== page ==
Best Buy: HDTVs

(National) March 7, 2005 - In stores high definition TVs are eye-catching. The picture quality is often far better than anything available from a standard-definition television.

At its best high definition has almost photo-like detail and clarity, but skinny plasma HDTV s are expensive. One 63-inch set costs $24,999. Consumer Reports' Gerard Catapano says you don't have to pay anywhere near that much to get a very good high-definition TV.

A conventional, 32-inch "HD ready" set costs $1000. No matter what kind of TV you're considering, Catapano says HD-ready is the least expensive way to get high definition, "You'll need a receiver. You can rent one from your cable company, or you can buy one for a few hundred dollars from your satellite company."

Catapano says another high-definition decision is whether to get a standard, square-shaped screen or one with a wide screen, called a 16-by-9, "With a 16-by-9 aspect ratio HDTV your HD programming will completely fill the screen. With the traditional 4-by-4 set HD programming will have bars on the top and bottom."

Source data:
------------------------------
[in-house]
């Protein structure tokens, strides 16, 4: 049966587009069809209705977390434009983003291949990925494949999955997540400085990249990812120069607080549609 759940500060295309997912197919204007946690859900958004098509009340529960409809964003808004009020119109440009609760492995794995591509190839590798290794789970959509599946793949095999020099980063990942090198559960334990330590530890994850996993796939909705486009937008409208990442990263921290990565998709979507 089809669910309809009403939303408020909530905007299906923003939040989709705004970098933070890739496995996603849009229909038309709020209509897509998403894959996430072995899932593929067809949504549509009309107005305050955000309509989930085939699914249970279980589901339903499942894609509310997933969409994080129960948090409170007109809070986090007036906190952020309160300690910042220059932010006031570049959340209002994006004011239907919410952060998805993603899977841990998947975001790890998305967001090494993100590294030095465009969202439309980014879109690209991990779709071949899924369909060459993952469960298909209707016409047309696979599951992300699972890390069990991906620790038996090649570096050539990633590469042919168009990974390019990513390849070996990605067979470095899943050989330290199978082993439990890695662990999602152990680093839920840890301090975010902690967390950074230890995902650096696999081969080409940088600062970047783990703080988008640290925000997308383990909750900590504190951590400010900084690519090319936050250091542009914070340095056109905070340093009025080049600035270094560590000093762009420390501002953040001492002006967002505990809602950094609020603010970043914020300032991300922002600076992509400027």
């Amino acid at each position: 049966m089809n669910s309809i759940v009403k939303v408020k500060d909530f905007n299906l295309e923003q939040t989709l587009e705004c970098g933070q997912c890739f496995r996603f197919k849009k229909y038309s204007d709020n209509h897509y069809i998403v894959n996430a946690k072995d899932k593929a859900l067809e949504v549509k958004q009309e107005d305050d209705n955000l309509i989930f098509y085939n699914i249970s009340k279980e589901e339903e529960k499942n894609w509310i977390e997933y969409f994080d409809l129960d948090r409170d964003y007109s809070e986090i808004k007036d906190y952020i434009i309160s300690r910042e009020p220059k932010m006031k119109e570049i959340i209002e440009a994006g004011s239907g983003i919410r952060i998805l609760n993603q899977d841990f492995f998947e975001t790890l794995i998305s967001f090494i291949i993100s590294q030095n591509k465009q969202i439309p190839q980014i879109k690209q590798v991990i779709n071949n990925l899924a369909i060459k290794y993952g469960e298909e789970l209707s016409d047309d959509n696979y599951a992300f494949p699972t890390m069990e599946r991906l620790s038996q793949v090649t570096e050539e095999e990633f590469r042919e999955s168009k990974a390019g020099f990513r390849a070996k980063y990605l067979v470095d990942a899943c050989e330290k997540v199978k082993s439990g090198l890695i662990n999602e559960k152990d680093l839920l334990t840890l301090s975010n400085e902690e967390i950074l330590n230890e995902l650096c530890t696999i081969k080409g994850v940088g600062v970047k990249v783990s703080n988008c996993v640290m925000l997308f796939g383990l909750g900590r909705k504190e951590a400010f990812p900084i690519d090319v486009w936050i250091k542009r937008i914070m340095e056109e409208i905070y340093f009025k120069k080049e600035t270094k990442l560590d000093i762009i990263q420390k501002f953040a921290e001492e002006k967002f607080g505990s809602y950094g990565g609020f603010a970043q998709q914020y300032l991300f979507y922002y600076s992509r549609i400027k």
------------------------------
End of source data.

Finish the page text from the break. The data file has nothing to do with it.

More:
There are many different kinds of HD-ready TVs. Besides plasma Consumer Reports has tested rear-projection sets with huge screens and trim LCD sets, but they're all pricey.

If you want the very best picture, testers say a top-rated conventional set with high-definition capability is the way to go. Among conventional HD-ready TVs Consumer Reports recommends two from Sony's Hi Scan line: the 32-inch square screen, which costs $1000, or the 30-inch wide-screen, which also goes for $1000.

You can get more help deciding which kind of HDTV set is right for you on Consumer Reports' Web site. There you'll find the pros and cons of plasma TVs, LCD sets and other options.

by Judi Gatson

posted 6:00pm by BrettWitt

Consumer Reports has no commercial relationship with any advertiser or sponsor appearing on this Web site. Copyright © 2000-2004 Consumers Union of U.S., Inc.